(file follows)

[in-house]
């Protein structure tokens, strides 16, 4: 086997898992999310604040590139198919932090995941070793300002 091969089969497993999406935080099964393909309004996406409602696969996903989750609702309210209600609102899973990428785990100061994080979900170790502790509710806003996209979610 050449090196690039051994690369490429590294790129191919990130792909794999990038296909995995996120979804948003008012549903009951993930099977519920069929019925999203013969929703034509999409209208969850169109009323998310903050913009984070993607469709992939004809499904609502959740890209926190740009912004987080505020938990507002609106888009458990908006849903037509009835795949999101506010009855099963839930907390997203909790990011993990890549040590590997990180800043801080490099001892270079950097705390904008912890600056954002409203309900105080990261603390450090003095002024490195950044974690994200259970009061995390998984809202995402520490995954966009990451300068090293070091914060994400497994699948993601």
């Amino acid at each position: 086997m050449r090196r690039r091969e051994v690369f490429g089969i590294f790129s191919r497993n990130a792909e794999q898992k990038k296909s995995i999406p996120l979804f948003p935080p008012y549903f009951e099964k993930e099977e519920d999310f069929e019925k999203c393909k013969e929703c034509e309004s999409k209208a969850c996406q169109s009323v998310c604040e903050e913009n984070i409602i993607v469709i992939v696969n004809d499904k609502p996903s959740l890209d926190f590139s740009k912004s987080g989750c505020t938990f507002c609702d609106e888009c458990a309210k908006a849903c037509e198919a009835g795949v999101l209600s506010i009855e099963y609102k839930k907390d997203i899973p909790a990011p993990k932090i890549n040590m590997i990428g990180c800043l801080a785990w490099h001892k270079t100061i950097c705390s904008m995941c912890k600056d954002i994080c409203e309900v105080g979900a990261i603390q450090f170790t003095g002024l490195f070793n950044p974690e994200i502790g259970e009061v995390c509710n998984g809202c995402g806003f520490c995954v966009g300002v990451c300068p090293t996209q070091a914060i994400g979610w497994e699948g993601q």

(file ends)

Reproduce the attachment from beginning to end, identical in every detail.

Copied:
[in-house]
């Protein structure tokens, strides 16, 4: 086997898992999310604040590139198919932090995941070793300002 091969089969497993999406935080099964393909309004996406409602696969996903989750609702309210209600609102899973990428785990100061994080979900170790502790509710806003996209979610 050449090196690039051994690369490429590294790129191919990130792909794999990038296909995995996120979804948003008012549903009951993930099977519920069929019925999203013969929703034509999409209208969850169109009323998310903050913009984070993607469709992939004809499904609502959740890209926190740009912004987080505020938990507002609106888009458990908006849903037509009835795949999101506010009855099963839930907390997203909790990011993990890549040590590997990180800043801080490099001892270079950097705390904008912890600056954002409203309900105080990261603390450090003095002024490195950044974690994200259970009061995390998984809202995402520490995954966009990451300068090293070091914060994400497994699948993601």
């Amino acid at each position: 086997m050449r090196r690039r091969e051994v690369f490429g089969i590294f790129s191919r497993n990130a792909e794999q898992k990038k296909s995995i999406p996120l979804f948003p935080p008012y549903f009951e099964k993930e099977e519920d999310f069929e019925k999203c393909k013969e929703c034509e309004s999409k209208a969850c996406q169109s009323v998310c604040e903050e913009n984070i409602i993607v469709i992939v696969n004809d499904k609502p996903s959740l890209d926190f590139s740009k912004s987080g989750c505020t938990f507002c609702d609106e888009c458990a309210k908006a849903c037509e198919a009835g795949v999101l209600s506010i009855e099963y609102k839930k907390d997203i899973p909790a990011p993990k932090i890549n040590m590997i990428g990180c800043l801080a785990w490099h001892k270079t100061i950097c705390s904008m995941c912890k600056d954002i994080c409203e309900v105080g979900a990261i603390q450090f170790t003095g002024l490195f070793n950044p974690e994200i502790g259970e009061v995390c509710n998984g809202c995402g806003f520490c995954v966009g300002v990451c300068p090293t996209q070091a914060i994400g979610w497994e699948g993601q």